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Bowling victories by Dolan, Johnson make for a dramatic week

A few weeks ago, a local bowling official was enthused by Jack Jurek’s win on the PBA50 Tour a few days after Sara Snyder, a Depew teenager, won a division of the State Queens Tournament in Syracuse.

Even that, though, was topped by the events of the past week.

First, there was last Sunday’s dramatic championship match of the 52nd George A. Obenauer Masters at AMF Airport Lanes, which ended with Tony Dolan’s victory over Pete Zmozynski in a one-ball rolloff.

Then, on live national television on Tuesday, Liz Johnson produced a clutch performance on the way to her second USBC Queens Championship in Green Bay, Wis.

The Obenauer is one of Western New York’s signature sports event. It has tradition, is well-run and brings out the best of the best – and even a few dreamers – for a grueling six days of competition. It’s about as close as even local scratch bowlers get to replicating what PBA pros went through in an average week when the tour was in full swing. It’s a physical and mental test – for example, Zmozynski bowled 37 games over six days – and at the end of the week some were struggling to overcome pains and fatigue.

Three of the four Obenauer finalists had never won the tournament before, although three had reached the final four at least once.

Zmozynski handed Dolan his first match-play defeat to set up a second match to decide the championship. Although he was trailing in the third game, Dolan’s cushion of 19 pins entering the finale was enough to win. All he had to do was fill a 10th frame spare with seven.

Incredibly, he got six and was lucky to get that. Onlookers were toting up the scores in their heads, suddenly realizing that the bowlers were tied after three games.

Dolan, a left-hander, chose to go first in the rolloff, hoping to put the maximum pressure on his opponent. He left a 6-pin. That seemingly opened the door for Zmozynski. The 36-year-old right-hander from Depew had been pounding the pocket for six games. Surely he could get a strike to win it or at least nine pins to send it to a second rolloff round. Instead he left the 6-9-10, making Dolan the champion.

It was a fitting end to a career season for Dolan, who shot four 800 series, including a personal best 869. He had three 800s in March alone.

Johnson perseveres

Johnson suffered as much as anybody after the demise of the women’s professional bowling tour in 2003, in the middle of what should be her prime bowling years. Liz never gave up, even though she was forced to compete against the best men’s bowlers in the world – with some success – and hopscotch the globe to pursue her chosen career as a professional bowler.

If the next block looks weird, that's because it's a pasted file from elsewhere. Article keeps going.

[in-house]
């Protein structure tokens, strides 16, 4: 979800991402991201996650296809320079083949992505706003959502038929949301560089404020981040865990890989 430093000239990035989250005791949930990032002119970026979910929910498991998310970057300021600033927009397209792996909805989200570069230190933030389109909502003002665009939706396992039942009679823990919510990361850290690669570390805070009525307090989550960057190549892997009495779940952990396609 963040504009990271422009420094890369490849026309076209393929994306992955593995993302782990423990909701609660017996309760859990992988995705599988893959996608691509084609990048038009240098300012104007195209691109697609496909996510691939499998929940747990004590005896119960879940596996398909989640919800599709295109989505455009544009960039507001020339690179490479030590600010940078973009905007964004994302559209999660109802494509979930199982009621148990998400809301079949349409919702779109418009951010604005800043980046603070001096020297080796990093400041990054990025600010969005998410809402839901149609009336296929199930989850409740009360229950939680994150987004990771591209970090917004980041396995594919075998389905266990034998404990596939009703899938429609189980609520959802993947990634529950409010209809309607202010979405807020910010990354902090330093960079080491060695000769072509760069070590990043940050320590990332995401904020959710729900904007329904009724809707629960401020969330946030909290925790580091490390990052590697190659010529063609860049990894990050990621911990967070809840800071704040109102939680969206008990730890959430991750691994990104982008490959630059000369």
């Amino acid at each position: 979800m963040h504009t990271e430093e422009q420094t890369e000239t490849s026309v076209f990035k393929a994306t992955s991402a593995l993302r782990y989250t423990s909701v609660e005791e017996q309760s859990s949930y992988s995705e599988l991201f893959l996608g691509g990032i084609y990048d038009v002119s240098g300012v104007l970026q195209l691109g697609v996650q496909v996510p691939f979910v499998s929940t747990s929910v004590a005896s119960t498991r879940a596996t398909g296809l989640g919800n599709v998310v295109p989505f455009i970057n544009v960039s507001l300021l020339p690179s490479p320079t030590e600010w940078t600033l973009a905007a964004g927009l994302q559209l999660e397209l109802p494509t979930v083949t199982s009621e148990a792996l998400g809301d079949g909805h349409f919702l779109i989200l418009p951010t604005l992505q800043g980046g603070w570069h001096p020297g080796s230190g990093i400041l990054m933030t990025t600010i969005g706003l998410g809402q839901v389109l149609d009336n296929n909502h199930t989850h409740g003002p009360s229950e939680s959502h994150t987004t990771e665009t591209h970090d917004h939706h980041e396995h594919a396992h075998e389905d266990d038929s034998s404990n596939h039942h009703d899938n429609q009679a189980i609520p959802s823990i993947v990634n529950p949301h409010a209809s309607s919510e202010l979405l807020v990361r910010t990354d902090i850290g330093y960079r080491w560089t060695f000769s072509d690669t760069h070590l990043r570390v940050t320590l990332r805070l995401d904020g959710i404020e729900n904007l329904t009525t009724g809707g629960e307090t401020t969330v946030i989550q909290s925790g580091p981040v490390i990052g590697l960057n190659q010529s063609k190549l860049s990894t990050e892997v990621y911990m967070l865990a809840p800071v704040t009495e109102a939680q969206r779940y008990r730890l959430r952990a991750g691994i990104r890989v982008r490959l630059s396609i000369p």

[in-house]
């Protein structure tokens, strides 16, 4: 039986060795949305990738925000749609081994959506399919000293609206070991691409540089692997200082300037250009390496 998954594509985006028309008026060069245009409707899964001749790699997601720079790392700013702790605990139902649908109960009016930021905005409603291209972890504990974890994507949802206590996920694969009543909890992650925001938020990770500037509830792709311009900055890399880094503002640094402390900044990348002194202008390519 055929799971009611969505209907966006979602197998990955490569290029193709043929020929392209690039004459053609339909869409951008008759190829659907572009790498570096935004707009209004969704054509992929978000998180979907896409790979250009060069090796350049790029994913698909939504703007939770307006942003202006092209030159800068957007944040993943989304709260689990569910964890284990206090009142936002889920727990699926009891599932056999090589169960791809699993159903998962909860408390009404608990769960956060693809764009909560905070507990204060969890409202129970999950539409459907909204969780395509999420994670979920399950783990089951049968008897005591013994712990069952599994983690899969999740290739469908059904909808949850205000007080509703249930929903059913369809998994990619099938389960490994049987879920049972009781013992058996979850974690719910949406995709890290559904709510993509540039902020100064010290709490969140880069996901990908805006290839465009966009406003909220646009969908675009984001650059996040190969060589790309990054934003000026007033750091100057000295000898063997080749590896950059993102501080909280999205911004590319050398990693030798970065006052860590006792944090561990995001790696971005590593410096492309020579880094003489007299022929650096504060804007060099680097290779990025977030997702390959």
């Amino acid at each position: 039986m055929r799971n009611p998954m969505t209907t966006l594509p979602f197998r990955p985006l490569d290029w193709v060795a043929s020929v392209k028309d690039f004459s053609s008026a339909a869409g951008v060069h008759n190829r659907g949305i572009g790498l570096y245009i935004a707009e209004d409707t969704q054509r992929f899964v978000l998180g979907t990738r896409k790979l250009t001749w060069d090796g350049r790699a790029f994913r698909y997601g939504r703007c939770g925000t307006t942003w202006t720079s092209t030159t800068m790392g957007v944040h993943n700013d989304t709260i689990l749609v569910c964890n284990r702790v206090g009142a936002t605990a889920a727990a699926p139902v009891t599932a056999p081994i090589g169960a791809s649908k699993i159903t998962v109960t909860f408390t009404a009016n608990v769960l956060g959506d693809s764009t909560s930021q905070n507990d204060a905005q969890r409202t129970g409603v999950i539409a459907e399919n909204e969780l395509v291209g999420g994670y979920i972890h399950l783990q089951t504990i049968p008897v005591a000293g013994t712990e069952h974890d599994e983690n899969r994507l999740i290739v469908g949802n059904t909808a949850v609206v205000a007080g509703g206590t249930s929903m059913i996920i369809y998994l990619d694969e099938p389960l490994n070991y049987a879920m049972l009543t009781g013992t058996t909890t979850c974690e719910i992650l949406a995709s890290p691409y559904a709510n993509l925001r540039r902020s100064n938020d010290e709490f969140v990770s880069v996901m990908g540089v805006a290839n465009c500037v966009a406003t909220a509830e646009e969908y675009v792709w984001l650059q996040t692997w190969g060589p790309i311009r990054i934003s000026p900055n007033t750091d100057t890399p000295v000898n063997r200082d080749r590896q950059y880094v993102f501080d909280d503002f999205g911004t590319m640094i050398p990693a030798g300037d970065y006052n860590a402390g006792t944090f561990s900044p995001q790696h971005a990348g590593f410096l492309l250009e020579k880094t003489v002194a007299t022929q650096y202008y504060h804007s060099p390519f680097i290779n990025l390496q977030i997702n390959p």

It was true justice, then, that she would be the winner of the first event when the USBC and Bowlers Proprietors Association of America revived the Professional Women’s Bowling Tour.

Liz’s triumph wasn’t easy. After qualifying second, she faced a seasoned opponent, Shannon Pluhowsky of Dayton, Ohio, in the semifinal match. A 4-10 split in the sixth and a 7-10 split in the eighth put Liz behind her opponent. Johnson struck in the ninth then waited for Pluhowsky to finish her game. It was possible it would be over before Liz stepped up to bowl her 10th frame.

Instead of closing out Johnson, though, Pluhowsky left the door slightly ajar, sparing and finishing with a 228. Liz could win with a double and five count. She stepped up and buried three strikes in a row to win, 234-228, and move on to the championship match against 24-year-old Erin McCarthy, a former collegiate star from Omaha, Neb.

McCarthy bowled well, but Liz started the finale with four strikes and stayed comfortably in front the rest of the way.

“I’m not done yet,” Johnson said after she collected the $20,000 and the tiara as Queens champion. “It’s been an amazing career so far, but I’m going to keep going. We have the ladies tour coming up in the summer and we have a lot of good stuff coming up. Hopefully, I can continue the run.”

She will try next at the PWBA Storm Sacramento Open July 9-12. There will be PWBA stops almost every weekend the rest of July and August. The tour will wrap up with the Bowlmor AMF U.S. Women’s Open in North Brunswick, N.J., Aug. 31-Sept. 6, followed by the PWBA Tour championship, Sept. 10-13 in Arlington, Texas.

Pin chasers• Bill Gerfin shot 810 to win scratch singles and Pat Brick took the scratch all-events with 2,232 in the Tonawandas USBC City Tournament that wrapped up Tuesday at Classic Lanes.

• Brad Angelo made the stepladder finals of the Bear Open, one of five events bowled last week in the PBA Summer Swing in Shawnee, Okla. The finals will be televised on the CBS Sports Network June 2.

Spoiler alert: Angelo qualified fifth and lost to Tommy Jones, 179-161, in the first stepladder match.

In the Oklahoma Open, part of the summer Swing, John Szczerbinski of North Tonawanda was 10th and Angelo was 11th.

• In the State Tournament at AMF Airport, Jake Wisor of Niagara Falls won scratch singles with 825 while Andrew Rettig of Hamburg and John Meczynski of Buffalo shot 1,505 to win scratch doubles.

There were 849 singles entrants in the event staged over four weekends at the Cheektowaga facility.

• Jessica Aiezza of the Schenectady Scotia USBC ended up as the star of the State Women’s Championships at Strike ‘N Spare Lanes in Syracuse with the 2,308 scratch all-events total. How impressive was that? Well, it was 216 pins better than the 2,092 second-place Johnson shot. Aiezza also won the scratch singles with 770. There were 1,829 individual entries in three divisions of singles.